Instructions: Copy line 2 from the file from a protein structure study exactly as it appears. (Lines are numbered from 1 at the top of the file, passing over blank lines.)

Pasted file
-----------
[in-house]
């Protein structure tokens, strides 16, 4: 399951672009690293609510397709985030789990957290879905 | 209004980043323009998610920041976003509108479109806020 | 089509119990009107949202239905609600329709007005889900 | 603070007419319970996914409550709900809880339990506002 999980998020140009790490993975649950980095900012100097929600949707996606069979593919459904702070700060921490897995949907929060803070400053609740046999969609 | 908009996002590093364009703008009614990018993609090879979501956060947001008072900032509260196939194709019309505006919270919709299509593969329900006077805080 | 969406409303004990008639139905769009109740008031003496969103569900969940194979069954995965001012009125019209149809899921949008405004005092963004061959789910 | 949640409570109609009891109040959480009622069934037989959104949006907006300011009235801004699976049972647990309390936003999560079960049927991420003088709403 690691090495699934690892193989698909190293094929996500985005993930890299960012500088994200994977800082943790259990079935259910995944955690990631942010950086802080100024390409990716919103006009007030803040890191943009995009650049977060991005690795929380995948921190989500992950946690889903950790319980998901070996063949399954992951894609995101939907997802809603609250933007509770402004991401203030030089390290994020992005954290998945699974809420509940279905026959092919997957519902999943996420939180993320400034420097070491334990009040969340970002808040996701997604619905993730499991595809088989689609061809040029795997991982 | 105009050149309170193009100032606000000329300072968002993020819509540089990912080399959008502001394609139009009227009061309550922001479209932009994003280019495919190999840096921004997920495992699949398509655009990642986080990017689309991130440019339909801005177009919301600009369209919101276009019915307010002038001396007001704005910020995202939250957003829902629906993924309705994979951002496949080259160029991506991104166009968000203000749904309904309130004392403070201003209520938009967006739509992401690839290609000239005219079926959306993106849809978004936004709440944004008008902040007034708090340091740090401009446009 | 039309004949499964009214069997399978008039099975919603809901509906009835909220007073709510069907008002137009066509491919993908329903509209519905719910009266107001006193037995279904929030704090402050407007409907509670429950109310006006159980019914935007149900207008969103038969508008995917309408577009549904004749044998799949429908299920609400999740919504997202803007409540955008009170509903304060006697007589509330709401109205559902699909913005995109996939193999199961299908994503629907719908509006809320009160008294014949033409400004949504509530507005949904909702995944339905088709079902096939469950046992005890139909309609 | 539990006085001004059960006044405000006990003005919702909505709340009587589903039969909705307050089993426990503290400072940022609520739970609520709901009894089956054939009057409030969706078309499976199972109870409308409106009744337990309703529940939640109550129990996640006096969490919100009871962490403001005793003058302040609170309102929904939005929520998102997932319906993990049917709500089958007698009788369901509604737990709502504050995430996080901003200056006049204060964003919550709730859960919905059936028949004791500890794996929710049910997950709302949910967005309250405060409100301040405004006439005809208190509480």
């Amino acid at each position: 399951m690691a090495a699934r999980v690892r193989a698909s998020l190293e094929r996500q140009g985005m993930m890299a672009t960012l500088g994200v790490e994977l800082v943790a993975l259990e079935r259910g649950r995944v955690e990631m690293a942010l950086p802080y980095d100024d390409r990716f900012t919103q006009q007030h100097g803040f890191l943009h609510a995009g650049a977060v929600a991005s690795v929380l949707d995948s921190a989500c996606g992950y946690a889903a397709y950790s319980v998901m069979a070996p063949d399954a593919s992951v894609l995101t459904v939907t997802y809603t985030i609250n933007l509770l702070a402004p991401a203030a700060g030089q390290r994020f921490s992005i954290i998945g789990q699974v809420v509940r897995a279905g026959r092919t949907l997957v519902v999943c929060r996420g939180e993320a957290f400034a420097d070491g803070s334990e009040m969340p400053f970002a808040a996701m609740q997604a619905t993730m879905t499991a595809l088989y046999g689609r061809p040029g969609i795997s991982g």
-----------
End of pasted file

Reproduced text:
């Protein structure tokens, strides 16, 4: 399951672009690293609510397709985030789990957290879905 | 209004980043323009998610920041976003509108479109806020 | 089509119990009107949202239905609600329709007005889900 | 603070007419319970996914409550709900809880339990506002 999980998020140009790490993975649950980095900012100097929600949707996606069979593919459904702070700060921490897995949907929060803070400053609740046999969609 | 908009996002590093364009703008009614990018993609090879979501956060947001008072900032509260196939194709019309505006919270919709299509593969329900006077805080 | 969406409303004990008639139905769009109740008031003496969103569900969940194979069954995965001012009125019209149809899921949008405004005092963004061959789910 | 949640409570109609009891109040959480009622069934037989959104949006907006300011009235801004699976049972647990309390936003999560079960049927991420003088709403 690691090495699934690892193989698909190293094929996500985005993930890299960012500088994200994977800082943790259990079935259910995944955690990631942010950086802080100024390409990716919103006009007030803040890191943009995009650049977060991005690795929380995948921190989500992950946690889903950790319980998901070996063949399954992951894609995101939907997802809603609250933007509770402004991401203030030089390290994020992005954290998945699974809420509940279905026959092919997957519902999943996420939180993320400034420097070491334990009040969340970002808040996701997604619905993730499991595809088989689609061809040029795997991982 | 105009050149309170193009100032606000000329300072968002993020819509540089990912080399959008502001394609139009009227009061309550922001479209932009994003280019495919190999840096921004997920495992699949398509655009990642986080990017689309991130440019339909801005177009919301600009369209919101276009019915307010002038001396007001704005910020995202939250957003829902629906993924309705994979951002496949080259160029991506991104166009968000203000749904309904309130004392403070201003209520938009967006739509992401690839290609000239005219079926959306993106849809978004936004709440944004008008902040007034708090340091740090401009446009 | 039309004949499964009214069997399978008039099975919603809901509906009835909220007073709510069907008002137009066509491919993908329903509209519905719910009266107001006193037995279904929030704090402050407007409907509670429950109310006006159980019914935007149900207008969103038969508008995917309408577009549904004749044998799949429908299920609400999740919504997202803007409540955008009170509903304060006697007589509330709401109205559902699909913005995109996939193999199961299908994503629907719908509006809320009160008294014949033409400004949504509530507005949904909702995944339905088709079902096939469950046992005890139909309609 | 539990006085001004059960006044405000006990003005919702909505709340009587589903039969909705307050089993426990503290400072940022609520739970609520709901009894089956054939009057409030969706078309499976199972109870409308409106009744337990309703529940939640109550129990996640006096969490919100009871962490403001005793003058302040609170309102929904939005929520998102997932319906993990049917709500089958007698009788369901509604737990709502504050995430996080901003200056006049204060964003919550709730859960919905059936028949004791500890794996929710049910997950709302949910967005309250405060409100301040405004006439005809208190509480």